Tuesday, February 4, 2014

Will Walmart's new CEO make things right for workers?

We kind of doubt it, but our friends at OUR Walmart are giving it a try. They are publicly asking Doug McMillon to pay Walmart workers $25,000 a year and treat them better.

(If you follow Twitter, the hashtag is #WhatIfDoug.)

OUR Walmart placed an ad in the Wall Street Journal on McMillion's first day on the job on Thursday, challenging him to do better. The Journal reported McMillon woke up... 
...to find a personal message from worker advocates asking for better pay and treatment splashed across a full page ad in his hometown newspaper. 
The ad comes a day after Wal-Mart disclosed a pay package under which Mr. McMillon could receive up to $30 million in compensation, stock, cash incentives and retention awards over the next three years.
He has a lot to make right. The peerless Hamilton Nolan at Gawker posted stories from abused Walmart workers today.

Nolan begins by reminding us the National Labor Relations Board charged Walmart with illegally retaliating against workers trying to organize.
The current NLRB case ... is somewhat of a test case (although union busting is nothing new to America's wealthiest family). Wal-Mart claims that it was within its right to discipline workers because, rather than engaging in a traditional union-organized strike, they were participating in "intermittent" actions like temporary walkouts and protests, which are "hard to distinguish from absenteeism."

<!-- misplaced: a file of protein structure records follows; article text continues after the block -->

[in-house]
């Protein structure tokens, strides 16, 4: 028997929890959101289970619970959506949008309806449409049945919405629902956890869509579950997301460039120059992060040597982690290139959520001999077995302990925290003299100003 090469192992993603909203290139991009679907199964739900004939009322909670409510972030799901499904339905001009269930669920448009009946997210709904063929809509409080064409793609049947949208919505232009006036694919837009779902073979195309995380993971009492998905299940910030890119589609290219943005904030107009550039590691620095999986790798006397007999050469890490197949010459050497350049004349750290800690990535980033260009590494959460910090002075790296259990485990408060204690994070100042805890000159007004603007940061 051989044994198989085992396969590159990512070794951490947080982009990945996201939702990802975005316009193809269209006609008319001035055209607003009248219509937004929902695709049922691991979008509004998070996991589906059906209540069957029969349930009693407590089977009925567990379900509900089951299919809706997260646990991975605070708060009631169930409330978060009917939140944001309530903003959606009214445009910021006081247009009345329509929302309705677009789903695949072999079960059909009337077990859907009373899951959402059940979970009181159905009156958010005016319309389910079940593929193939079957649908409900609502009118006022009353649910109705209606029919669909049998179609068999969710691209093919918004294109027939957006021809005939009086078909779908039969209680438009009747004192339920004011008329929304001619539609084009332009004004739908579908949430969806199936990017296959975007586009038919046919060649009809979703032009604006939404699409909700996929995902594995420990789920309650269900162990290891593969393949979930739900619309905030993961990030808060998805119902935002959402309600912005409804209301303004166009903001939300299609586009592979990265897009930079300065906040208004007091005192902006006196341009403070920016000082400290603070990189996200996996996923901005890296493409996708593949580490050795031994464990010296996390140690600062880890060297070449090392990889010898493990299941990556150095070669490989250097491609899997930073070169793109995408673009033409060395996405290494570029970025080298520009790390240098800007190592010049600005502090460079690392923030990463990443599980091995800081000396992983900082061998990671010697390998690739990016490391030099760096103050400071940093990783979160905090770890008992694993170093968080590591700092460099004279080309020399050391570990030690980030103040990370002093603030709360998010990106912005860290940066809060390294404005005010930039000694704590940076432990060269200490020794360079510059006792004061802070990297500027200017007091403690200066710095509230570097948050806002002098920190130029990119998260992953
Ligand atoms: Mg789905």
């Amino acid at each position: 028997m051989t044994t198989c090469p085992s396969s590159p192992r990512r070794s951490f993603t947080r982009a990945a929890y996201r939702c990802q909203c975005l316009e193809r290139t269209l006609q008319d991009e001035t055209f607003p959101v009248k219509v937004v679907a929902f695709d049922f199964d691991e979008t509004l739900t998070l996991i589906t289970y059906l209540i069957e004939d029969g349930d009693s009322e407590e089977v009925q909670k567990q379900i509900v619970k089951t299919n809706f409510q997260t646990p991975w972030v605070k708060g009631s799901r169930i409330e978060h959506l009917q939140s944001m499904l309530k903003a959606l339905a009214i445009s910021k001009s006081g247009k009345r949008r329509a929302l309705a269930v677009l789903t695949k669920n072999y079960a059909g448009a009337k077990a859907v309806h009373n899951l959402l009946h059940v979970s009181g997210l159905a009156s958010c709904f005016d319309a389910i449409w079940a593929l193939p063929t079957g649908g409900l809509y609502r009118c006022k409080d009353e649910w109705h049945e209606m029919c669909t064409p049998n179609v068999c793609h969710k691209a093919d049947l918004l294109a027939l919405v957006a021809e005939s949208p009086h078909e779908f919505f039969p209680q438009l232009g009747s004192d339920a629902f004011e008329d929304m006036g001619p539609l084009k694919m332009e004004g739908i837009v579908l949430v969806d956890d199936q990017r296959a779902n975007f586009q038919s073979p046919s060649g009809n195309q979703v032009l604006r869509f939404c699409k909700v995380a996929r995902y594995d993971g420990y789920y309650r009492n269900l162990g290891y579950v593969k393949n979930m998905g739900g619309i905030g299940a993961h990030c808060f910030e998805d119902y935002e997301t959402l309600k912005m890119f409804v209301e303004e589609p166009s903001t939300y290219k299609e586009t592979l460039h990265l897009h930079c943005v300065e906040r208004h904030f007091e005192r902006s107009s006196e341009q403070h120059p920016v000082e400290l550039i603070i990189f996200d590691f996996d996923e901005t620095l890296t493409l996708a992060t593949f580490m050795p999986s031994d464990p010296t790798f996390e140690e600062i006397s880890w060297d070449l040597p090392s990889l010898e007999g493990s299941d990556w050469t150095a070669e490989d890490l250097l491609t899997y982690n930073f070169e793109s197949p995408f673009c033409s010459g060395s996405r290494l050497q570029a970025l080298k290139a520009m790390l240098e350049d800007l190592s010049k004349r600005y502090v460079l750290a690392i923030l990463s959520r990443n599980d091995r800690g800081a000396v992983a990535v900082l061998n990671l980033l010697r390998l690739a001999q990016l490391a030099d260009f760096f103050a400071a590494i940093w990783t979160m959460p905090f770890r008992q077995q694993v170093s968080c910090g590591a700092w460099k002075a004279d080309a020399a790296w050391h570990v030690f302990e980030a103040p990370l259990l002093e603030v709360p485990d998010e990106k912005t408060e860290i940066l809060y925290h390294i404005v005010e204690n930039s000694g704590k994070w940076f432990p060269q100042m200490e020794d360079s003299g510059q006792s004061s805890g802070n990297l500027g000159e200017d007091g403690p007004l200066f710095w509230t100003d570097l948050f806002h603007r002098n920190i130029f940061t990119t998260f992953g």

Many Wal-Mart workers have willingly taken a very real risk of losing their jobs in order to participate in the recent protests and walkouts. 
Four stories illustrate why: One woman injured herself on a job for which she had no training, tore her knee and was told by one manager to 'chill out' because she couldn't work. When the manager was confronted by two other managers for not putting her to work, the manager called her a liar and fired her.

Another employee was fired for failing to take lunch during a 6-1/2 hour shift as she was required -- working 4 pm to midnight on Thanksgiving!

Here's another:
I am one of the past Walmart employees .. I worked 30 to 40 hr weeks , payed only a part time wage. I was told many times that I would not be lifting anything over 20lbs because of back issues, but ended up lugging 100lb or more flats of water without the assistance of a machine on a regular flat roller. I was told to clock out at lunch so I didn't get paid and that if I did overtime it would be off the clock. I was flirted with by managers and the straw that broke the camels back was when I passed out, hit my head on the floor and was told that I had to be at work the next day. They let me off work, but offered no health care for me as I was "part time" and no one rendered medical aid when I passed out. I was told not to talk about what happened at work and that it was my fault.
We're thinking Walmart workers need a union more than they need a new CEO.